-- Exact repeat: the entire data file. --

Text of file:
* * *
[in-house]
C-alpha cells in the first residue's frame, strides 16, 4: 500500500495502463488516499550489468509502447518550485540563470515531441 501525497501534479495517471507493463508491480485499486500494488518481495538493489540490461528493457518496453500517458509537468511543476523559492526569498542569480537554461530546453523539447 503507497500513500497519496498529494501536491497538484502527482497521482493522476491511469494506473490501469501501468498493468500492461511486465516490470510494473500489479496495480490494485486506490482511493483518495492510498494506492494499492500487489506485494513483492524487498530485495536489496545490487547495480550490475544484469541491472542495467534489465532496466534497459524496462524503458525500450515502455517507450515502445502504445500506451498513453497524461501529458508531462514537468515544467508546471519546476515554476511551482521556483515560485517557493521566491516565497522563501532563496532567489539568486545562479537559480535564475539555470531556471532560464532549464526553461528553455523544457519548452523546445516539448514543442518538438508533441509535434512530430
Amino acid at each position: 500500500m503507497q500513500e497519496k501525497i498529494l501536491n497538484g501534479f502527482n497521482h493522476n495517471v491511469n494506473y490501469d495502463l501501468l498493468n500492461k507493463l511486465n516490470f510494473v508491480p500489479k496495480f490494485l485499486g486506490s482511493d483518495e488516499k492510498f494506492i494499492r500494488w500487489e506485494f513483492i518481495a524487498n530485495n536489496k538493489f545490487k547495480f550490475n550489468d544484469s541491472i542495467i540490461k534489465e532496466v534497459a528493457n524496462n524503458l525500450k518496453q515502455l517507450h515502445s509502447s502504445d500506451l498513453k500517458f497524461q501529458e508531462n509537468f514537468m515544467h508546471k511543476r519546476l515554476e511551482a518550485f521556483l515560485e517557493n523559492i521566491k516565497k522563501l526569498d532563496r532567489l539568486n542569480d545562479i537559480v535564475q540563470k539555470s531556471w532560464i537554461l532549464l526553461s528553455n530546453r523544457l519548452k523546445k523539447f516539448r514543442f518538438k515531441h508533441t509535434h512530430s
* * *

[in-house]
C-alpha cells in the first residue's frame, strides 16, 4: 500500500495502463488516499550489468509502447518550485540563470515531441 501525497501534479495517471507493463508491480485499486500494488518481495538493489540490461528493457518496453500517458509537468511543476523559492526569498542569480537554461530546453523539447 503507497500513500497519496498529494501536491497538484502527482497521482493522476491511469494506473490501469501501468498493468500492461511486465516490470510494473500489479496495480490494485486506490482511493483518495492510498494506492494499492500487489506485494513483492524487498530485495536489496545490487547495480550490475544484469541491472542495467534489465532496466534497459524496462524503458525500450515502455517507450515502445502504445500506451498513453497524461501529458508531462514537468515544467508546471519546476515554476511551482521556483515560485517557493521566491516565497522563501532563496532567489539568486545562479537559480535564475539555470531556471532560464532549464526553461528553455523544457519548452523546445516539448514543442518538438508533441509535434512530430
Amino acid at each position: 500500500m503507497q500513500e497519496k501525497i498529494l501536491n497538484g501534479f502527482n497521482h493522476n495517471v491511469n494506473y490501469d495502463l501501468l498493468n500492461k507493463l511486465n516490470f510494473v508491480p500489479k496495480f490494485l485499486g486506490s482511493d483518495e488516499k492510498f494506492i494499492r500494488w500487489e506485494f513483492i518481495a524487498n530485495n536489496k538493489f545490487k547495480f550490475n550489468d544484469s541491472i542495467i540490461k534489465e532496466v534497459a528493457n524496462n524503458l525500450k518496453q515502455l517507450h515502445s509502447s502504445d500506451l498513453k500517458f497524461q501529458e508531462n509537468f514537468m515544467h508546471k511543476r519546476l515554476e511551482a518550485f521556483l515560485e517557493n523559492i521566491k516565497k522563501l526569498d532563496r532567489l539568486n542569480d545562479i537559480v535564475q540563470k539555470s531556471w532560464i537554461l532549464l526553461s528553455n530546453r523544457l519548452k523546445k523539447f516539448r514543442f518538438k515531441h508533441t509535434h512530430s